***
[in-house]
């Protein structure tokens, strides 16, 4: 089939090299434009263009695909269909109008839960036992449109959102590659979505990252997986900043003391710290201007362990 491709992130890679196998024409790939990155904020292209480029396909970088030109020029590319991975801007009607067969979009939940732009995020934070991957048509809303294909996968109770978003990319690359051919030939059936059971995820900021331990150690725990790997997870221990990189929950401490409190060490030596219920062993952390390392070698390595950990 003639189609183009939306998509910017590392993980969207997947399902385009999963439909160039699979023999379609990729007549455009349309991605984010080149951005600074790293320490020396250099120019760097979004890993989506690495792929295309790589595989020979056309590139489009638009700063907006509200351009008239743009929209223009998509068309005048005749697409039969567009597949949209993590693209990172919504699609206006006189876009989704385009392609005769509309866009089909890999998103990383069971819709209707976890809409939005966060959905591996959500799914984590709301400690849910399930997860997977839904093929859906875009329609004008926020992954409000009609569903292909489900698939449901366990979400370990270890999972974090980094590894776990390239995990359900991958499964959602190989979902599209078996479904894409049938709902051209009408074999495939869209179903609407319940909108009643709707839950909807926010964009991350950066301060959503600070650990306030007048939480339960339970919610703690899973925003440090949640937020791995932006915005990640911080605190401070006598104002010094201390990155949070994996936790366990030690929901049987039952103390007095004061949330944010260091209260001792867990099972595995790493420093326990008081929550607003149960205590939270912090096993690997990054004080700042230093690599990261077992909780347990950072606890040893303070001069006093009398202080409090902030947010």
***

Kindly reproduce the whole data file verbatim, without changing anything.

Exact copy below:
[in-house]
């Protein structure tokens, strides 16, 4: 089939090299434009263009695909269909109008839960036992449109959102590659979505990252997986900043003391710290201007362990 491709992130890679196998024409790939990155904020292209480029396909970088030109020029590319991975801007009607067969979009939940732009995020934070991957048509809303294909996968109770978003990319690359051919030939059936059971995820900021331990150690725990790997997870221990990189929950401490409190060490030596219920062993952390390392070698390595950990 003639189609183009939306998509910017590392993980969207997947399902385009999963439909160039699979023999379609990729007549455009349309991605984010080149951005600074790293320490020396250099120019760097979004890993989506690495792929295309790589595989020979056309590139489009638009700063907006509200351009008239743009929209223009998509068309005048005749697409039969567009597949949209993590693209990172919504699609206006006189876009989704385009392609005769509309866009089909890999998103990383069971819709209707976890809409939005966060959905591996959500799914984590709301400690849910399930997860997977839904093929859906875009329609004008926020992954409000009609569903292909489900698939449901366990979400370990270890999972974090980094590894776990390239995990359900991958499964959602190989979902599209078996479904894409049938709902051209009408074999495939869209179903609407319940909108009643709707839950909807926010964009991350950066301060959503600070650990306030007048939480339960339970919610703690899973925003440090949640937020791995932006915005990640911080605190401070006598104002010094201390990155949070994996936790366990030690929901049987039952103390007095004061949330944010260091209260001792867990099972595995790493420093326990008081929550607003149960205590939270912090096993690997990054004080700042230093690599990261077992909780347990950072606890040893303070001069006093009398202080409090902030947010």